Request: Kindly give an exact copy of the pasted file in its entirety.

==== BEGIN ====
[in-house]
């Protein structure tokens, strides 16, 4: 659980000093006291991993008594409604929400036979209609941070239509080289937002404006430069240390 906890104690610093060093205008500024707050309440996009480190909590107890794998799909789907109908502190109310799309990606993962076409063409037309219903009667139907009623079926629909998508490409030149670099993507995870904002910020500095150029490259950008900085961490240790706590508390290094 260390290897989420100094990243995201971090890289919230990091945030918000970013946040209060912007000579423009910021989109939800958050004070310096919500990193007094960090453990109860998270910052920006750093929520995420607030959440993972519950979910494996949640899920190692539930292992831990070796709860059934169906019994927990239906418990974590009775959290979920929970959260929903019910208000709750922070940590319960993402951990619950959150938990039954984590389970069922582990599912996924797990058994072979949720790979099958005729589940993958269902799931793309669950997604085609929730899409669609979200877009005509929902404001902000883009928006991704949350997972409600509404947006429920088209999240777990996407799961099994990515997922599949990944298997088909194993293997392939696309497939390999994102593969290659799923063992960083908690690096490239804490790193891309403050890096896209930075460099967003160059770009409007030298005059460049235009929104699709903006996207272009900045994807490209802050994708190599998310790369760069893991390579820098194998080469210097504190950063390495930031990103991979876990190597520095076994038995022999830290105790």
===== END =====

[in-house]
């Protein structure tokens, strides 16, 4: 659980000093006291991993008594409604929400036979209609941070239509080289937002404006430069240390 906890104690610093060093205008500024707050309440996009480190909590107890794998799909789907109908502190109310799309990606993962076409063409037309219903009667139907009623079926629909998508490409030149670099993507995870904002910020500095150029490259950008900085961490240790706590508390290094 260390290897989420100094990243995201971090890289919230990091945030918000970013946040209060912007000579423009910021989109939800958050004070310096919500990193007094960090453990109860998270910052920006750093929520995420607030959440993972519950979910494996949640899920190692539930292992831990070796709860059934169906019994927990239906418990974590009775959290979920929970959260929903019910208000709750922070940590319960993402951990619950959150938990039954984590389970069922582990599912996924797990058994072979949720790979099958005729589940993958269902799931793309669950997604085609929730899409669609979200877009005509929902404001902000883009928006991704949350997972409600509404947006429920088209999240777990996407799961099994990515997922599949990944298997088909194993293997392939696309497939390999994102593969290659799923063992960083908690690096490239804490790193891309403050890096896209930075460099967003160059770009409007030298005059460049235009929104699709903006996207272009900045994807490209802050994708190599998310790369760069893991390579820098194998080469210097504190950063390495930031990103991979876990190597520095076994038995022999830290105790």